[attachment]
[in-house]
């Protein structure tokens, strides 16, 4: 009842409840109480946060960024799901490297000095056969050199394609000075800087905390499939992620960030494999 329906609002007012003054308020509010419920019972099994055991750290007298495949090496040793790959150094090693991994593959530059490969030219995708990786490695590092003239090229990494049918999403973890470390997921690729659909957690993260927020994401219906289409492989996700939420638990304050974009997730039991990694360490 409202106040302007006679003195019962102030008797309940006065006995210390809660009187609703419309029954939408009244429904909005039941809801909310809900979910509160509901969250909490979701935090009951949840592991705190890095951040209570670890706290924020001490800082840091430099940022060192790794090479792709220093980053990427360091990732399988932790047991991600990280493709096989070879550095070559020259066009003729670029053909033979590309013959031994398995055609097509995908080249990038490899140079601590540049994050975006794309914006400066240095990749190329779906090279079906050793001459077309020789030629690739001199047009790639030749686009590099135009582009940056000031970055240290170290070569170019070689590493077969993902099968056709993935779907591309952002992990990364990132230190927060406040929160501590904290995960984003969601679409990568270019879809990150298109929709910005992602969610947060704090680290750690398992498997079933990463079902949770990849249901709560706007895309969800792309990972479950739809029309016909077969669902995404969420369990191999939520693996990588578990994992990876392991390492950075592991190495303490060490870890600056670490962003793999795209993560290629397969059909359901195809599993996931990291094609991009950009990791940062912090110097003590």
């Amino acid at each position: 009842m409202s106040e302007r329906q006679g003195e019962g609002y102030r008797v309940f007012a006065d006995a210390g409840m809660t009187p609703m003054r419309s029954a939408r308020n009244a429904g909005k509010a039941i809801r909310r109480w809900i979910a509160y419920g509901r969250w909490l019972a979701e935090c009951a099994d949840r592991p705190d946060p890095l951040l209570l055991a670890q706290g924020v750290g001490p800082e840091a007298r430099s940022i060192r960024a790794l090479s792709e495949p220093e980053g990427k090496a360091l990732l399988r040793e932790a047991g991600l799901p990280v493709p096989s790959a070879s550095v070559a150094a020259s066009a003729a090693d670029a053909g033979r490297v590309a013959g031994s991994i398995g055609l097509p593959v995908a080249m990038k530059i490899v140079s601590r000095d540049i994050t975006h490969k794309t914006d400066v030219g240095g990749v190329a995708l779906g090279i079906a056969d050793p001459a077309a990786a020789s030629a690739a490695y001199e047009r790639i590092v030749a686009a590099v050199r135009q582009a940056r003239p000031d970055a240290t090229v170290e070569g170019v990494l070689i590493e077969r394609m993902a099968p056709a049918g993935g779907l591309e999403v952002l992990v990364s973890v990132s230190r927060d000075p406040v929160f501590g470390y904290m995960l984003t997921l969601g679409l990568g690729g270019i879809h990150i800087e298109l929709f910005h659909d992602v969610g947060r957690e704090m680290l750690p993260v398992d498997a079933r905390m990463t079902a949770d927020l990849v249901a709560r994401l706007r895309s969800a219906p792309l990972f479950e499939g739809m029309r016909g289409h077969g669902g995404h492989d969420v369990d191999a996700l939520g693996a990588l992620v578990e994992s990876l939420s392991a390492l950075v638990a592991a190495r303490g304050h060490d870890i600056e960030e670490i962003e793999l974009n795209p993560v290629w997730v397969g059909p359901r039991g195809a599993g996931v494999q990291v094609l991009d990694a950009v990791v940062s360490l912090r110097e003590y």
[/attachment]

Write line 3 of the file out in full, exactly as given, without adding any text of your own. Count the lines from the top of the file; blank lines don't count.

């Amino acid at each position: 009842m409202s106040e302007r329906q006679g003195e019962g609002y102030r008797v309940f007012a006065d006995a210390g409840m809660t009187p609703m003054r419309s029954a939408r308020n009244a429904g909005k509010a039941i809801r909310r109480w809900i979910a509160y419920g509901r969250w909490l019972a979701e935090c009951a099994d949840r592991p705190d946060p890095l951040l209570l055991a670890q706290g924020v750290g001490p800082e840091a007298r430099s940022i060192r960024a790794l090479s792709e495949p220093e980053g990427k090496a360091l990732l399988r040793e932790a047991g991600l799901p990280v493709p096989s790959a070879s550095v070559a150094a020259s066009a003729a090693d670029a053909g033979r490297v590309a013959g031994s991994i398995g055609l097509p593959v995908a080249m990038k530059i490899v140079s601590r000095d540049i994050t975006h490969k794309t914006d400066v030219g240095g990749v190329a995708l779906g090279i079906a056969d050793p001459a077309a990786a020789s030629a690739a490695y001199e047009r790639i590092v030749a686009a590099v050199r135009q582009a940056r003239p000031d970055a240290t090229v170290e070569g170019v990494l070689i590493e077969r394609m993902a099968p056709a049918g993935g779907l591309e999403v952002l992990v990364s973890v990132s230190r927060d000075p406040v929160f501590g470390y904290m995960l984003t997921l969601g679409l990568g690729g270019i879809h990150i800087e298109l929709f910005h659909d992602v969610g947060r957690e704090m680290l750690p993260v398992d498997a079933r905390m990463t079902a949770d927020l990849v249901a709560r994401l706007r895309s969800a219906p792309l990972f479950e499939g739809m029309r016909g289409h077969g669902g995404h492989d969420v369990d191999a996700l939520g693996a990588l992620v578990e994992s990876l939420s392991a390492l950075v638990a592991a190495r303490g304050h060490d870890i600056e960030e670490i962003e793999l974009n795209p993560v290629w997730v397969g059909p359901r039991g195809a599993g996931v494999q990291v094609l991009d990694a950009v990791v940062s360490l912090r110097e003590y």